My Girl

For the past few years, Leah has wanted a “Cancer Sucks” t-shirt. I had a list of reasons why she couldn’t have one.

“Sucks” is not a nice word.

We need to think positive.

The other moms and dads will think we’re bad parents. (Always a good card to play.)

But a few months ago, I finally caved. Now, a navy blue t-shirt emblazoned with white letters hangs in her closet, awaiting the next negotiated appearance. The truth is, it’s an ugly word, but fitting. Cancer sucks.

Leah had an MRI last week. The tumor is stable, meaning it hasn’t changed or grown since her previous images; however, there is still a significant blood supply to the tumor. This tells us that radiation did not cause it to die-off, as we had hoped. The last instance of growth was nine months ago, and this is typical for ganglioglioma. It grows slowly and sporadically. Months and even years can pass without progression.

Currently, Leah is not receiving treatment of any kind. We have exhausted chemotherapy and radiation, and there aren’t any other proven treatments available.

While I’m embarrassed to admit this, prior to being thrown into the fires of cancer, I had a wildly idealistic view of cancer treatments. Find the best doctor, research your options, and select your treatment. If only it were that simple.

I’ve learned that the best doctor is not the most knowledgeable or most experienced, but a person who is a good listener, compassionate, and dedicated. I’ve learned that medical research reports can be misleading for two reasons: dishonest authors and human variation. Finally, I’ve learned that people “qualify” for treatments, rather than “select” them.

Many of the new treatments featured in the media are available to a very small population of patients, and they are only accessible by qualifying for a trial. Age, tumor type, previous treatments, and the availability of tumor tissue only name a few of the qualifiers.

Immunotherapy, such as the poliovirus, is at the forefront of cancer research; however, it is not yet an accessible type of treatment for cancer. Most new therapies are being developed for aggressive, fast-spreading cancers. Therapies tested in adults are not always suitable for children. And new treatments can have grave consequences.

A wise doctor once cautioned me, that if you look long and hard enough, you will find a doctor who says what you want to hear. So for now, we are not desperately searching for a secret cure that’s eluded the masses. Instead, we are resting easy with the report that the tumor is stable.

In the beginning, killing this cancer was at the top of the list. Today, the focus has shifted. Today, we focus on living our best life. Leah still attends physical therapy twice a week to improve her strength. She’s definitely made progress this past year, but the gains are slow. There are days when she feels well, and other days are complicated by pain and fatigue.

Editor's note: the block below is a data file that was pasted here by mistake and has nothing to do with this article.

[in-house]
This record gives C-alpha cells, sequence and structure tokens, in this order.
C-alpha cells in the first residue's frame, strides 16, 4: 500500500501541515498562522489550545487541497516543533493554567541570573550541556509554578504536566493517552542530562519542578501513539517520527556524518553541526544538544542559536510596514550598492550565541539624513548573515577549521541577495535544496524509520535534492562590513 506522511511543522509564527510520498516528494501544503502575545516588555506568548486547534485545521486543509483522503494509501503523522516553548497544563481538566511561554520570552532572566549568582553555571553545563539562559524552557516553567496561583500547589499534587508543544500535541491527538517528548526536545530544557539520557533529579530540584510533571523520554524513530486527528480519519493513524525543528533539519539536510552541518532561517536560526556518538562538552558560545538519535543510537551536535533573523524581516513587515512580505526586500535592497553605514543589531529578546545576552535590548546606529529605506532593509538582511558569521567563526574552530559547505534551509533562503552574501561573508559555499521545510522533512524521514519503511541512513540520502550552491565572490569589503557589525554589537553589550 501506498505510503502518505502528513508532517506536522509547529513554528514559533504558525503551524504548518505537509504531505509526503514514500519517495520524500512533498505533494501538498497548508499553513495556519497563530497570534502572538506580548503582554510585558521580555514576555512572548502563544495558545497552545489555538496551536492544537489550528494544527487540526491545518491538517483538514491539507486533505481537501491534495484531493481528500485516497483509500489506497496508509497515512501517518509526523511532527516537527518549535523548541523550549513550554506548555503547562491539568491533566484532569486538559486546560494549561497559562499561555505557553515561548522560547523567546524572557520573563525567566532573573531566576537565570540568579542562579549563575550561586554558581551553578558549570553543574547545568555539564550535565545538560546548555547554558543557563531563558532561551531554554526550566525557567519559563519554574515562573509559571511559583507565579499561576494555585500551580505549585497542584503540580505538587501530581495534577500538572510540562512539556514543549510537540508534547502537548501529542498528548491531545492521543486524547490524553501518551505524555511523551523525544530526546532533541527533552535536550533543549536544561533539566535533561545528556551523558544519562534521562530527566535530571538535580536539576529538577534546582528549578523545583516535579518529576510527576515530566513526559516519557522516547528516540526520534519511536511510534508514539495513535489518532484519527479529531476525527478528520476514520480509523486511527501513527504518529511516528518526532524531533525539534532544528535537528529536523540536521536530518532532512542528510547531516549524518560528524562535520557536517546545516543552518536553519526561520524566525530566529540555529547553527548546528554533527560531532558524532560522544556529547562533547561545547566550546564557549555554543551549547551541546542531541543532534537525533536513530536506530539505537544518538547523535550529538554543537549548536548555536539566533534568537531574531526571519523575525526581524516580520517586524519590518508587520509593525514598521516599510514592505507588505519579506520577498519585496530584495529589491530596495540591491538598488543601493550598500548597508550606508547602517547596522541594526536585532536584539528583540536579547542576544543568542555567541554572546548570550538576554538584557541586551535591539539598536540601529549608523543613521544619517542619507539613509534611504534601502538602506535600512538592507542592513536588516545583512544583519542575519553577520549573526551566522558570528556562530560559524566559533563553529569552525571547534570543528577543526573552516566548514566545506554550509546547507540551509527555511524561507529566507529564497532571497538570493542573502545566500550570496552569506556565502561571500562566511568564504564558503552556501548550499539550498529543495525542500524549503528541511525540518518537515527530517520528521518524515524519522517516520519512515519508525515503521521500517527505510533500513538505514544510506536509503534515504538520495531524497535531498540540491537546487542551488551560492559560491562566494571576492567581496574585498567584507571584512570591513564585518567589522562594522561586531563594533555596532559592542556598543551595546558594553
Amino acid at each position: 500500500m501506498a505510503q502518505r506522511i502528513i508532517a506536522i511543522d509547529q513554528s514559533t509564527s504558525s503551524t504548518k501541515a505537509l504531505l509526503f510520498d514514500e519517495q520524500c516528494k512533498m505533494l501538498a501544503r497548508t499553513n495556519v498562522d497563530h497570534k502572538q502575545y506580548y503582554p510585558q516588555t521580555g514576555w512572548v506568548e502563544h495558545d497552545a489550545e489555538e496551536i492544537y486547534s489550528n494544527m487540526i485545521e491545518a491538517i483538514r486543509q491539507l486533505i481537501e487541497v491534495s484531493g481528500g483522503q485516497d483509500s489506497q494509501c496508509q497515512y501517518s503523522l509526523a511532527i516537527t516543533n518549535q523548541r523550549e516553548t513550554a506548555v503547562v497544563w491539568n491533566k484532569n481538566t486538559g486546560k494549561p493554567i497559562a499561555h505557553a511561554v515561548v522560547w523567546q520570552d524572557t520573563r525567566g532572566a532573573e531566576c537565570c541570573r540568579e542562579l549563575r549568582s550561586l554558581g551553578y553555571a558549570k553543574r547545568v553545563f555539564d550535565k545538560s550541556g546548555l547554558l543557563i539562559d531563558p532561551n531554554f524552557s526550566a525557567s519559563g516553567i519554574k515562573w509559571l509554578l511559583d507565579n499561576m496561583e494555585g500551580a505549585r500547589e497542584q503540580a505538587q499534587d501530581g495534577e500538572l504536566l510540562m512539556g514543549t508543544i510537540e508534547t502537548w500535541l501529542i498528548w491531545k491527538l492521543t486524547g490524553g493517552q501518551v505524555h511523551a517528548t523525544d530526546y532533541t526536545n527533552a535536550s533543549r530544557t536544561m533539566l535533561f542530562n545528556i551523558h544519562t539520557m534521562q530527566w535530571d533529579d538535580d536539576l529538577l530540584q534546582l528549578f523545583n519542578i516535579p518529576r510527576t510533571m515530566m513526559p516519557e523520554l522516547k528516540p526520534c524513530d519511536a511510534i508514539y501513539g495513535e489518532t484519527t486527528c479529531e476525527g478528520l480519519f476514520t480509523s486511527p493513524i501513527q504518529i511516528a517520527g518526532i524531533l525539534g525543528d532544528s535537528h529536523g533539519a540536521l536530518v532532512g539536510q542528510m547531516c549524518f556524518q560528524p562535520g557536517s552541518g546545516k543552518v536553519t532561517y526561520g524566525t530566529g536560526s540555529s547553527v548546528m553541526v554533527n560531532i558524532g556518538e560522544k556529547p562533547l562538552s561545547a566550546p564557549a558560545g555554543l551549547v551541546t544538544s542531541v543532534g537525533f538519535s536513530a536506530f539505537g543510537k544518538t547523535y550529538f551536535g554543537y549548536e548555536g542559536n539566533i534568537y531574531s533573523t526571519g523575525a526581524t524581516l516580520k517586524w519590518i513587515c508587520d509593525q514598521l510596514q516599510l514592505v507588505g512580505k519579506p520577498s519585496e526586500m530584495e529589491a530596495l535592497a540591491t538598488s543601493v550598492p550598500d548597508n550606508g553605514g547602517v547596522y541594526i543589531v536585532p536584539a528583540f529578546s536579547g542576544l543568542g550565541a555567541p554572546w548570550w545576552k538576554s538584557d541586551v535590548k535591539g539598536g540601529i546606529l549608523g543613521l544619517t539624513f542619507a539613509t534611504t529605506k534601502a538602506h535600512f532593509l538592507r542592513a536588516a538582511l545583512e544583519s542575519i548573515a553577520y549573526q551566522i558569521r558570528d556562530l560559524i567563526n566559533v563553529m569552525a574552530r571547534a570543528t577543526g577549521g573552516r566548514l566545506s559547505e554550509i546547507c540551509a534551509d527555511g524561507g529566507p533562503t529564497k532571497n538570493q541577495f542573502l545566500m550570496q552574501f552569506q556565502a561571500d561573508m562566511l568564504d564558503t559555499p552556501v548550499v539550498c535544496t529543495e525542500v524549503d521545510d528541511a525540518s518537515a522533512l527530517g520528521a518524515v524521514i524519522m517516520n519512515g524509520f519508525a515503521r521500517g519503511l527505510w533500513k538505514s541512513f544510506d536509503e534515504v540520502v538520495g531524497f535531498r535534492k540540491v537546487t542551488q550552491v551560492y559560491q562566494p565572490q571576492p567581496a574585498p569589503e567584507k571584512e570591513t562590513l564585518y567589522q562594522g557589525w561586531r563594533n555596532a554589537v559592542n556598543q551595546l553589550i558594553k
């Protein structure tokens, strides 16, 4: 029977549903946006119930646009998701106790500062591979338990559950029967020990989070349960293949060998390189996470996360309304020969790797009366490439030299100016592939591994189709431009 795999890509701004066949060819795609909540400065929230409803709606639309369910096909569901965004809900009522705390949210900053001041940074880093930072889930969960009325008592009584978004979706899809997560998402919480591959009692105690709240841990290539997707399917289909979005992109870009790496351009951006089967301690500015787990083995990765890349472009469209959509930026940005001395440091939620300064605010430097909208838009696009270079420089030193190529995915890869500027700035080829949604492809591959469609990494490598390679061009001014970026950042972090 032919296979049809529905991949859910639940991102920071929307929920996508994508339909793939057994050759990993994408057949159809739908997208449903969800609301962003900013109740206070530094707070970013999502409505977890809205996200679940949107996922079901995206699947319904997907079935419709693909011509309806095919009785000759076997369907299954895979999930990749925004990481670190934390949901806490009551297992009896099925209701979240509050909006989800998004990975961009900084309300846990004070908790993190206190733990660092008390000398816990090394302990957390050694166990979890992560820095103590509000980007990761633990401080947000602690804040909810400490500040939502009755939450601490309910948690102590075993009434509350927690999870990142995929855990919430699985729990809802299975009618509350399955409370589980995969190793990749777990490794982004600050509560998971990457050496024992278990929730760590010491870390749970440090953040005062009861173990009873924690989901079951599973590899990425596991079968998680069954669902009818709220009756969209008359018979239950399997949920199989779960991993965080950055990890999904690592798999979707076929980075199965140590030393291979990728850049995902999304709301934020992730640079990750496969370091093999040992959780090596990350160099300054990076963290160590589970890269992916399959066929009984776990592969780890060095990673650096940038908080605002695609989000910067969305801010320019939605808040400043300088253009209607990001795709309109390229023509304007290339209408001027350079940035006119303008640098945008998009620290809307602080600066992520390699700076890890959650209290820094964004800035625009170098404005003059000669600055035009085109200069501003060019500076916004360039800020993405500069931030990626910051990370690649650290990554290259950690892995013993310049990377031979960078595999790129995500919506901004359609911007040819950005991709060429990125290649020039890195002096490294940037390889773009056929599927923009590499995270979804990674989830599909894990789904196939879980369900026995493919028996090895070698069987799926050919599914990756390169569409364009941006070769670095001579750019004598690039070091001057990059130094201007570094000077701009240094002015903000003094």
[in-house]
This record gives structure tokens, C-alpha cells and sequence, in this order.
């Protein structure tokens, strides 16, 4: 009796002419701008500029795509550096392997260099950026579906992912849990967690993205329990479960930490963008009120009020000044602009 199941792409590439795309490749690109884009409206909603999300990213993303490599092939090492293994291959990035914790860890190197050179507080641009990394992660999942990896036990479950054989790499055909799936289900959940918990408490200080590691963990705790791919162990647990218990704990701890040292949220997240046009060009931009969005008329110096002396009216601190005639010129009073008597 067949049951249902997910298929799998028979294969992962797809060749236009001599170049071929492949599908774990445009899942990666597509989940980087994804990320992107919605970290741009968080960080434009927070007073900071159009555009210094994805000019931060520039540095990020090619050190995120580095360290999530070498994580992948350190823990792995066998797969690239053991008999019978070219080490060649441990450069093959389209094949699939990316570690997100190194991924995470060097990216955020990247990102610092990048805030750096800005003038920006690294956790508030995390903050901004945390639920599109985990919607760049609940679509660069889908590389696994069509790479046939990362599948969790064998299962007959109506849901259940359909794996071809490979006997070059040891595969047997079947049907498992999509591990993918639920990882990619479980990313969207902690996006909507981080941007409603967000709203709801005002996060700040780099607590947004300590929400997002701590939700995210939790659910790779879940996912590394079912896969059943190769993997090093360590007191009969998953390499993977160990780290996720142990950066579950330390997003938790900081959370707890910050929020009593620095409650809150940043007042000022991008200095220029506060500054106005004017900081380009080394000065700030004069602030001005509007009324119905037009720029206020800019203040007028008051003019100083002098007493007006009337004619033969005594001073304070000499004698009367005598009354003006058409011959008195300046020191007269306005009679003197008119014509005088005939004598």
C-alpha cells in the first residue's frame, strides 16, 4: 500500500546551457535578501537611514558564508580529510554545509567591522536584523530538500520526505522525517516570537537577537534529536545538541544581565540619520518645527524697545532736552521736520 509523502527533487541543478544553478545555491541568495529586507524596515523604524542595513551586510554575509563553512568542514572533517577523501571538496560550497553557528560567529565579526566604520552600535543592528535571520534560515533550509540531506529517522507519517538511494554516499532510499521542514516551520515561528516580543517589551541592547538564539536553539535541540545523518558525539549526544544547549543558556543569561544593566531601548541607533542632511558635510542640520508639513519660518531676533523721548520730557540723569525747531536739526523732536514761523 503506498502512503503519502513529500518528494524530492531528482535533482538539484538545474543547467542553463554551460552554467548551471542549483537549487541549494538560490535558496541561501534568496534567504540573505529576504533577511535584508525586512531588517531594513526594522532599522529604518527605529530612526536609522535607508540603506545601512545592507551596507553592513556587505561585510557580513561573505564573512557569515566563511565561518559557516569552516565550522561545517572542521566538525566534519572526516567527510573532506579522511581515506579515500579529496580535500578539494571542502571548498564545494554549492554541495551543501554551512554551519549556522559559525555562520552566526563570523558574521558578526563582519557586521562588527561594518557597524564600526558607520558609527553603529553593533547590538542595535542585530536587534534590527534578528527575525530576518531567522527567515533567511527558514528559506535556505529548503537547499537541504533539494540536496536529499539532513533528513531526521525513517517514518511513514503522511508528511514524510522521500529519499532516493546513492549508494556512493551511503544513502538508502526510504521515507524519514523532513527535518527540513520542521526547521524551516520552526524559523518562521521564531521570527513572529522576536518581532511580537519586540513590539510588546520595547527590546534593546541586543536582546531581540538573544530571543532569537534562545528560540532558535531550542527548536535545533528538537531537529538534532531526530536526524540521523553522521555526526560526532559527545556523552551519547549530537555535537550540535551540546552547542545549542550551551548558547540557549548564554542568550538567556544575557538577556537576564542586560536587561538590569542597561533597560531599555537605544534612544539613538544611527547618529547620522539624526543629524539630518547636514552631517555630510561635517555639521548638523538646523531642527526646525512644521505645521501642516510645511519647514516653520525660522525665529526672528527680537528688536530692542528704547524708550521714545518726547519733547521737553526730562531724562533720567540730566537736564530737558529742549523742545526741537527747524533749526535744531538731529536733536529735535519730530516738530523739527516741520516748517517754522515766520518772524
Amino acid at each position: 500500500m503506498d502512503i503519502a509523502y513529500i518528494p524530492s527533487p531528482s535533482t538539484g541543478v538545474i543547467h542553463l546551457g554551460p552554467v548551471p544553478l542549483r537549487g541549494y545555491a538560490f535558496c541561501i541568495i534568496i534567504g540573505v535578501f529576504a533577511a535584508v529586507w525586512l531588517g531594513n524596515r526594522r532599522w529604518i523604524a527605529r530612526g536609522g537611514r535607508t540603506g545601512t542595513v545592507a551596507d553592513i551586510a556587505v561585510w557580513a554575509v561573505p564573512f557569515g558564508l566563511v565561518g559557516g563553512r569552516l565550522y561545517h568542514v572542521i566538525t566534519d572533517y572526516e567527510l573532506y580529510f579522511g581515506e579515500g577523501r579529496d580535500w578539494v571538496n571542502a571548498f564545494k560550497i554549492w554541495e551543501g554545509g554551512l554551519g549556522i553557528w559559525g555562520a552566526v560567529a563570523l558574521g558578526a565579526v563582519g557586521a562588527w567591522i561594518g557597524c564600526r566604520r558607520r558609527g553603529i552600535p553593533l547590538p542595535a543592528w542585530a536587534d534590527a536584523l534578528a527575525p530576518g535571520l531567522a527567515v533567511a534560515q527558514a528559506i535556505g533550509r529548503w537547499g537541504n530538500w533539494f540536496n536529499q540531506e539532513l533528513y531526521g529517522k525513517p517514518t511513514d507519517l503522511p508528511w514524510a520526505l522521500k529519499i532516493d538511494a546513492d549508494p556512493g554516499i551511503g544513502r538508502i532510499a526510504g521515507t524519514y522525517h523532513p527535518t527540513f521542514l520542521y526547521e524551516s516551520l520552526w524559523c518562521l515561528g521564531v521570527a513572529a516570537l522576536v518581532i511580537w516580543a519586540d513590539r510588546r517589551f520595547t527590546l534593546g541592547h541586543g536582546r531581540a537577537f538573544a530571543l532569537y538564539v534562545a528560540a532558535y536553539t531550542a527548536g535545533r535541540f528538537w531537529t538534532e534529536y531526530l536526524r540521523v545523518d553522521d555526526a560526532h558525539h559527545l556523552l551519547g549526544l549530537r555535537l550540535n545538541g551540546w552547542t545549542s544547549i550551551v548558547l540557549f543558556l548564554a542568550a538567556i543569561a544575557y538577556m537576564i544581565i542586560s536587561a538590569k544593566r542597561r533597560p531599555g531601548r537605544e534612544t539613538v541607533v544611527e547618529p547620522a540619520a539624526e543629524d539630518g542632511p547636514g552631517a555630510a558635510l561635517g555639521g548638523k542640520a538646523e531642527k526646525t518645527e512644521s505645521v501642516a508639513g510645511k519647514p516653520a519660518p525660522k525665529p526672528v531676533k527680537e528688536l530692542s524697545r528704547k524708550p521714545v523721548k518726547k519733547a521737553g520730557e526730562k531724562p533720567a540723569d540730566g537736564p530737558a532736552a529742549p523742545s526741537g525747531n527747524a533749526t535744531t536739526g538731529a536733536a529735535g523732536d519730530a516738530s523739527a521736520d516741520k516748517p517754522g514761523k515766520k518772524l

She’s still attending school using the VGo, and despite her medical condition, she’s had a solid year of academic growth- a huge accomplishment in my book.

Leah’s next MRI will be in October, at which time she’ll be fourteen and a half years old. When I think about the fact that all of this started when she was only eight years old, I’m sincerely overwhelmed with admiration for Leah. The past six years have been a long, difficult road. My little girl has shown more strength, bravery, and perseverance than I ever imagined a young heart could hold.

And she has most definitely earned the right to call it like it is.

Cancer sucks.

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Thank You Stow-Munroe Falls School District Staff

The Akron Children’s Tree Festival has always been one of our favorites… But this year was the BEST! ❤️🎄

This Brave Strong Smart Beautiful Girl melts my heart… 

Good News

We are happy to report that Leah’s October MRI showed no evidence of tumor progression. We are looking forward to the holidays- the baking, the shopping, the decorating, and best of all, just being at home. 🎄

I wish I could say that no progression means Leah is feeling better, but unfortunately that’s not the case. Most days, she doesn’t feel well. Symptoms range from headaches and dizziness, to feeling achy all over. We are working with a new specialist at the Cleveland Clinic to help manage symptoms. 

Currently, Leah is not taking steroids or receiving chemotherapy. Due to the fact that there’s been no tumor progression since July, we will not pursue a new anti-tumor treatment at this time. Instead we will focus on using medications to simply help her feel better. 

Leah has been attending school using a VGo. The VGo is a robot stationed at the school, and Leah controls it from home using her iPad. She can see and hear everything in the classroom, and they can see and hear her. It’s pretty cool. She’s learning and happy, and we’re very grateful that the school district provided her this opportunity. We’re also grateful for the teachers that have welcomed Leah and this new technology into their classroom. Recently, the Akron Beacon Journal reported on Leah’s new setup. Here’s the link, if you’d like to read about it. 

https://www.ohio.com/akron/news/education/robotic-assistant-helps-stow-munroe-falls-middle-school-student-finish-eighth-grade-year-from-home

It was great to see so many people in our community wearing their Brave Strong Girl shirts this September in honor of childhood cancer awareness month. It’s crazy how much has changed in the past five years. When Leah was first diagnosed, it seemed like childhood cancer awareness was almost nonexistent. Now, childhood cancer awareness is supported by Lokai bracelets, Ivory Ella, professional athletes, Amazon, and numerous national monuments that participate in “Light It Up Gold”….  The change is heart warming.

Also, thank you to everyone who ordered one of the new Brave Strong Girl shirts. We were proud to donate $950 to St. Baldrick’s Foundation!

If you visit the Akron Children’s Tree Festival next week, be on the lookout for the beautiful tree donated by Stow teachers in honor of Leah and our friend Jackson. A few of my dear friends organized the donation. 

Finally, thank you for your continued prayers. We are thankful. ❤️

Brave Strong Girl Shirts